Today, the MRC Biostatistics Unit has published a new report on our real-time tracking of the COVID-19 pandemic. This information is helping the government to track the COVID-19 pandemic in real time.
We have highlighted our latest findings and provided interpretation of what these findings mean. We have also summarised our recent model and report changes.
- The estimate of the daily number of new infections on the 12th July across England is 33,500 (25,700–43,900, 95% credible interval). Incidence is increasing and this represents an upward revision of our most recent published estimate which covered the period to 19th June.
- The daily infection rate is estimated to be the highest in the North East (NE) with 198 infections per 100K population per day. This corresponds to 5,250 new daily infections. The next highest rates of infection are in the North West (NW) and the West Midlands (WM) with 75 and 72 infections per 100K (5,500 and 4,280 daily infections), respectively. The East Midlands (EM), Yorkshire and Humber (YH), London (GL) and South West (SW) all have between 45–55 new infections per 100k each day. The South East (SE) remains the region with the lowest incidence rate with 27 infections per 100K. Note that a substantial proportion of these daily infections will be asymptomatic.
- The number of deaths occurring daily has started increasing. For the 2nd August we forecast between 94 and 201 daily deaths, though there is a distinct lack of fit to these data over the past two months with consequent very low confidence in these projections.
- The probability of Rt exceeding 1 is close to 100% in most regions. It is highest in the NE (97%), GL (95%) and WM (92%); between 80–90% in the SE, YH and NW; between 70–80% in the East of England (EE) and EM and lowest for the SW at 68%.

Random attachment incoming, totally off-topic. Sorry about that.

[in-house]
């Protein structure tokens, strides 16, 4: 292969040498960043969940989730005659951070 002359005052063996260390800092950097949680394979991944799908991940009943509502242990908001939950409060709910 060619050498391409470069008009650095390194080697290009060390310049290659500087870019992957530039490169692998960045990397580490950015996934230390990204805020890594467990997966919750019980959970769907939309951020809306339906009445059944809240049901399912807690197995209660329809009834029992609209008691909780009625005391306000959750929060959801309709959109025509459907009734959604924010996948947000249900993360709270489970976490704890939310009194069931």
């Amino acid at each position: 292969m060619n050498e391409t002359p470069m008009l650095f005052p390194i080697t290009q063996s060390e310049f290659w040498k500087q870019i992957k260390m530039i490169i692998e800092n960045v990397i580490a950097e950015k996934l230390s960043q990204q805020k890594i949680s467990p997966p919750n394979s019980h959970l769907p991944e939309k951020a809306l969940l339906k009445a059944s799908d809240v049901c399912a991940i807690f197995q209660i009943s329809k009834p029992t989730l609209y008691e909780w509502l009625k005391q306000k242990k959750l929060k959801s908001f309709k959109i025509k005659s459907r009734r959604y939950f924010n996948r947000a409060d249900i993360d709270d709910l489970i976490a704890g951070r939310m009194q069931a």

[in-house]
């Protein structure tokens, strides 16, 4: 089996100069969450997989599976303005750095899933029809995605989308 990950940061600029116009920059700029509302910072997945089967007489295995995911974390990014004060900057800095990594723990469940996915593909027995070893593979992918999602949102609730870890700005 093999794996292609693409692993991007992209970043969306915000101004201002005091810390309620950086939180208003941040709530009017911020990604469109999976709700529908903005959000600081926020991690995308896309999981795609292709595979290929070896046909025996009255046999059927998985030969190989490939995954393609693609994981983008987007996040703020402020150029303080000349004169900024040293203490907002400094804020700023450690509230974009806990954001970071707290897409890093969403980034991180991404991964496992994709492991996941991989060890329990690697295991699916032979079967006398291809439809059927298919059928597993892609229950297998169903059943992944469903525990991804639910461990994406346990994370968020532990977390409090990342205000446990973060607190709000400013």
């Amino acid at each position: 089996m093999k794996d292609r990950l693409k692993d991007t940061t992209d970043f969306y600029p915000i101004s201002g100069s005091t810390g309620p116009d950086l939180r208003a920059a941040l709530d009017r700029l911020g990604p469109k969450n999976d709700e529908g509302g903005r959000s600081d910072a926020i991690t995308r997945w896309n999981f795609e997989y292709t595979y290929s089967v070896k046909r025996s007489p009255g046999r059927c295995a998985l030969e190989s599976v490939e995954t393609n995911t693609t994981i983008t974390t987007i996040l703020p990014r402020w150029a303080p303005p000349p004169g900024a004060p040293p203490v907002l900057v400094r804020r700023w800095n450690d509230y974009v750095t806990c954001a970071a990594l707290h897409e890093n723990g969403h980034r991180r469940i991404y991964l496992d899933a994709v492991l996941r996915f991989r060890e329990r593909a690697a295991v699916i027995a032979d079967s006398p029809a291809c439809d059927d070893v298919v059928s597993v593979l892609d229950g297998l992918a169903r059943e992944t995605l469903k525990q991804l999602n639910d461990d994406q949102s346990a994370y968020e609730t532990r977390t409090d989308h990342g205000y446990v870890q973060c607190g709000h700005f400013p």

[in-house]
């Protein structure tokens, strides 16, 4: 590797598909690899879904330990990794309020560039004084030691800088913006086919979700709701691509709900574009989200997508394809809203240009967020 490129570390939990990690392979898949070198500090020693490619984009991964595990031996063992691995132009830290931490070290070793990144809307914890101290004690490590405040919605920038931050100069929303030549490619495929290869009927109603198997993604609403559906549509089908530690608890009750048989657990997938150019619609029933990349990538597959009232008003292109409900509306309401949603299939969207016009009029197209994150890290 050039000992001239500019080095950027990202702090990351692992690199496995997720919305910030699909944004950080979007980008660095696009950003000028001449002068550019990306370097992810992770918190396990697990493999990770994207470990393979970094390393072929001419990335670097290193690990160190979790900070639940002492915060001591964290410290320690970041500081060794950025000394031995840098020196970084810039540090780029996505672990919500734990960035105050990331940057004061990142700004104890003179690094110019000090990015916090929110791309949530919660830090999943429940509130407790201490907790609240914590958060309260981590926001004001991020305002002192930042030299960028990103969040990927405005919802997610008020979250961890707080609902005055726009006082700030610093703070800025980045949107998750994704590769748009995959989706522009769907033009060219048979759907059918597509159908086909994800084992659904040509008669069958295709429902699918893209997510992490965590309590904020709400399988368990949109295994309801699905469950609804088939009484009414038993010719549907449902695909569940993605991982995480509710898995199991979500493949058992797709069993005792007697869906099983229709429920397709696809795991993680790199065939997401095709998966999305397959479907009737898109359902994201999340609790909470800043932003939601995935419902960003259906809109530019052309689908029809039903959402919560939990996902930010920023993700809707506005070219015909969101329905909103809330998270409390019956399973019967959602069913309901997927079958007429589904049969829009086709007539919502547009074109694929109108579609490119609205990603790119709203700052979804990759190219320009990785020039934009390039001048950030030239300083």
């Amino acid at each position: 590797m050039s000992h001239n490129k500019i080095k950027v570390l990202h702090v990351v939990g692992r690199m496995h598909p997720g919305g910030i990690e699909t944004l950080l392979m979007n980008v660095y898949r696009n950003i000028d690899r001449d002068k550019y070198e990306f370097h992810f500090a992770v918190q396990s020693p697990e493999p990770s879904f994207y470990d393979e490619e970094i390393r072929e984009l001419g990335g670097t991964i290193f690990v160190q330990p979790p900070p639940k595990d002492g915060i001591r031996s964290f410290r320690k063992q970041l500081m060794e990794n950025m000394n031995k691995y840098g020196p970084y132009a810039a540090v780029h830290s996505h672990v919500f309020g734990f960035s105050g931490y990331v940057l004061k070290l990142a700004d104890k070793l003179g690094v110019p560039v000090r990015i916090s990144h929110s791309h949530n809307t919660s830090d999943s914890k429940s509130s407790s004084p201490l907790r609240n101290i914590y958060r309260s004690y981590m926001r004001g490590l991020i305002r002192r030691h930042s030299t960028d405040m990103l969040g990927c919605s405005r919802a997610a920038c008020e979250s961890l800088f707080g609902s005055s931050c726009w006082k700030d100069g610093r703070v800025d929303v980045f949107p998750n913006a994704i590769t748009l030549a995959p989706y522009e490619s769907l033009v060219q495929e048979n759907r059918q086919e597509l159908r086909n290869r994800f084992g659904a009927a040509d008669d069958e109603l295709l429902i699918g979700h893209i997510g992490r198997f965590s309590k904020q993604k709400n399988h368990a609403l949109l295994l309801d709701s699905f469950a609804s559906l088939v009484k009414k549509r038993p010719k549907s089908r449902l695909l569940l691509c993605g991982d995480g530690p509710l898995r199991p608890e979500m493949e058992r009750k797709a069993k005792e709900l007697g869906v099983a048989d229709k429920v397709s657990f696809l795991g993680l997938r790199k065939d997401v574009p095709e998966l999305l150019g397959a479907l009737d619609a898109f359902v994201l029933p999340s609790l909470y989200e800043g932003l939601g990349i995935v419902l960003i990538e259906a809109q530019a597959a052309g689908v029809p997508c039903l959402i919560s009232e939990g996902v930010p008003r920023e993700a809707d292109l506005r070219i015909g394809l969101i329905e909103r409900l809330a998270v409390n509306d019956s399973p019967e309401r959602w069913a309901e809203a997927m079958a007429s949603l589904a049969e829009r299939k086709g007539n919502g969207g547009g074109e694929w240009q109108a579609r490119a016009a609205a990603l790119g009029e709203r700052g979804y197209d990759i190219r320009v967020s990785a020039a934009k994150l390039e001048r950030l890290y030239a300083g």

- The growth rate for England has risen to 0.02 (0.01–0.03) per day. This means that, nationally, the number of infections is highly likely to be increasing, although these growth estimates are quite uncertain and heterogeneous across regions. The national rate of growth corresponds to a doubling in the number of new infections every 30.8 days
- GL, followed by the NE and the WM, have the highest attack rates, that is the proportions of the regional populations who have ever been infected, with 32%, 31% and 28% respectively. The SW continues to have the lowest attack rate at 16%. These attack rates are entirely consistent with our previous published report.
- Note that the deaths data used are only very weakly informative on Rt over the last two weeks and are thankfully sparse. Therefore, the estimate for current incidence, Rt and the forecast of daily numbers of deaths are likely to be subject to some revision.
The plots of the estimated Rt over the most recent weeks show that the Rt appears to be following a declining trend in the absence of any further major relaxation of pandemic mitigation measures. Of all the regions, the NE had the highest recent peak in Rt of 1.53 (CrI 1.32–1.75) with a subsequent fall to 1.20 (1.00–1.41). This downward trend in R from the peak is still largely driven by the indices of mobility (from Google and school attendance).
From the end of March onwards, the incidence of deaths fell more sharply than predicted by the model, though both data and predicted trends are now showing a gradual rise over recent weeks. This does suggest that the ONS estimates and the data on deaths are giving conflicting signals. While this lack of fit has been reduced this week, further model development is ongoing to rectify this discrepancy.
Plots of the IFR over time show that from the end of January we estimate a decreasing IFR in all adult age groups, but most steeply in the older ages. This drop indicates the benefits of immunisation against death over and above the benefits against infection. Specifically, there is an estimated fall to a still-high 2.2% (1.9%–2.6%) in the over-75s and 0.10% (0.09%–0.11%) overall. The overall impact of the immunisation programme can be seen more clearly in the `All Ages’ plot, where the precipitous decline in IFR since late January is a product of this efficacy against death but also of the increasing proportion of infections in young people; older age groups are immunised and become more protected against infection. The impact of the immunisation in the 25–44 age-group is beginning to become apparent with a fall after an initial plateau.